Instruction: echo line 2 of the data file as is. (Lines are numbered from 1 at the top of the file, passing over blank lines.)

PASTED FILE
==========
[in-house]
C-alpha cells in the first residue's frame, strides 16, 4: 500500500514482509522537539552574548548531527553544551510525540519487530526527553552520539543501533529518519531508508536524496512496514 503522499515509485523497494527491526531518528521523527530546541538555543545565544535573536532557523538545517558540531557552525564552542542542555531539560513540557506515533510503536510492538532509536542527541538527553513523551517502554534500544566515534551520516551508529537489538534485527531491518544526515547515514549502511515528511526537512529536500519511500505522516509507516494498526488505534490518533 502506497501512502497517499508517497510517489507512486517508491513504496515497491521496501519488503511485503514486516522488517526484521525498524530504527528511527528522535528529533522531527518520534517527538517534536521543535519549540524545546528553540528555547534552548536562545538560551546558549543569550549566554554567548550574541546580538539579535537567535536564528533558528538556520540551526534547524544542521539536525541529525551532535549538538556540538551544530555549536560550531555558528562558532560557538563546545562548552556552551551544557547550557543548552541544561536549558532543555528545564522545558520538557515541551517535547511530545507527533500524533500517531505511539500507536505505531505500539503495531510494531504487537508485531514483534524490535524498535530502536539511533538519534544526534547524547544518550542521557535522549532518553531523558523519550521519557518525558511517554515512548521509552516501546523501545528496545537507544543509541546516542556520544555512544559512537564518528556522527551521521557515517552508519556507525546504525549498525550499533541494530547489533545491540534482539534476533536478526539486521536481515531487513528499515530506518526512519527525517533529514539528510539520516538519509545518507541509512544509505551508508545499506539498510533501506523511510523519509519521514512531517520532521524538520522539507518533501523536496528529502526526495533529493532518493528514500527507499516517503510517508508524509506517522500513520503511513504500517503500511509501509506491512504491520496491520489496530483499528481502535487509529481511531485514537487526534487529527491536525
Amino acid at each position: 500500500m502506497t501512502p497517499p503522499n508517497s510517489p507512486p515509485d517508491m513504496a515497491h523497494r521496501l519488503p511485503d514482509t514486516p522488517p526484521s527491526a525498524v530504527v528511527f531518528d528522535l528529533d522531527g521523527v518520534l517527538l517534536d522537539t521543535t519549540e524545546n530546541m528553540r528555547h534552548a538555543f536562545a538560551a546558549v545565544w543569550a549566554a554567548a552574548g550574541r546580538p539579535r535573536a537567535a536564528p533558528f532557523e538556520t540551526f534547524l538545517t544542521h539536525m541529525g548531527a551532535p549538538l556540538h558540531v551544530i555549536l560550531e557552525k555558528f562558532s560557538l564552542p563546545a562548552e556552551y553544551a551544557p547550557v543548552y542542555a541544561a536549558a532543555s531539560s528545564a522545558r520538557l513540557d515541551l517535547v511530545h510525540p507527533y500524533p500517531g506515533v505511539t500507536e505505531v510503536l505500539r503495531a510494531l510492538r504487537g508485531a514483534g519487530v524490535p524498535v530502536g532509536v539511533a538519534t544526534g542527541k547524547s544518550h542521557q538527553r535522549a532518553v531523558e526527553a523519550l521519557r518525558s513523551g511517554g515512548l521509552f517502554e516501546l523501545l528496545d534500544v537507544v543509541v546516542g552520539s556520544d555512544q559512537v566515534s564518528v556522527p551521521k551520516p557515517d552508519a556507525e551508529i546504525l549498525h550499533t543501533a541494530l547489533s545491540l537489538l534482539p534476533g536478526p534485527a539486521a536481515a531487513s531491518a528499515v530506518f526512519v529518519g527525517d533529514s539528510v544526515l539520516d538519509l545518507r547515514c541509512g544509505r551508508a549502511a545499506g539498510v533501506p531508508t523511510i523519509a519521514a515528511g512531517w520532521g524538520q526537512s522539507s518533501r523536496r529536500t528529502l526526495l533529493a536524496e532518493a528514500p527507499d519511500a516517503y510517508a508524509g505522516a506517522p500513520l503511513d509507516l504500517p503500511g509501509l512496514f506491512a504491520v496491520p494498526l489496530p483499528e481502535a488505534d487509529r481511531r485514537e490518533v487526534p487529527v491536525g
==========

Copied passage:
C-alpha cells in the first residue's frame, strides 16, 4: 500500500514482509522537539552574548548531527553544551510525540519487530526527553552520539543501533529518519531508508536524496512496514 503522499515509485523497494527491526531518528521523527530546541538555543545565544535573536532557523538545517558540531557552525564552542542542555531539560513540557506515533510503536510492538532509536542527541538527553513523551517502554534500544566515534551520516551508529537489538534485527531491518544526515547515514549502511515528511526537512529536500519511500505522516509507516494498526488505534490518533 502506497501512502497517499508517497510517489507512486517508491513504496515497491521496501519488503511485503514486516522488517526484521525498524530504527528511527528522535528529533522531527518520534517527538517534536521543535519549540524545546528553540528555547534552548536562545538560551546558549543569550549566554554567548550574541546580538539579535537567535536564528533558528538556520540551526534547524544542521539536525541529525551532535549538538556540538551544530555549536560550531555558528562558532560557538563546545562548552556552551551544557547550557543548552541544561536549558532543555528545564522545558520538557515541551517535547511530545507527533500524533500517531505511539500507536505505531505500539503495531510494531504487537508485531514483534524490535524498535530502536539511533538519534544526534547524547544518550542521557535522549532518553531523558523519550521519557518525558511517554515512548521509552516501546523501545528496545537507544543509541546516542556520544555512544559512537564518528556522527551521521557515517552508519556507525546504525549498525550499533541494530547489533545491540534482539534476533536478526539486521536481515531487513528499515530506518526512519527525517533529514539528510539520516538519509545518507541509512544509505551508508545499506539498510533501506523511510523519509519521514512531517520532521524538520522539507518533501523536496528529502526526495533529493532518493528514500527507499516517503510517508508524509506517522500513520503511513504500517503500511509501509506491512504491520496491520489496530483499528481502535487509529481511531485514537487526534487529527491536525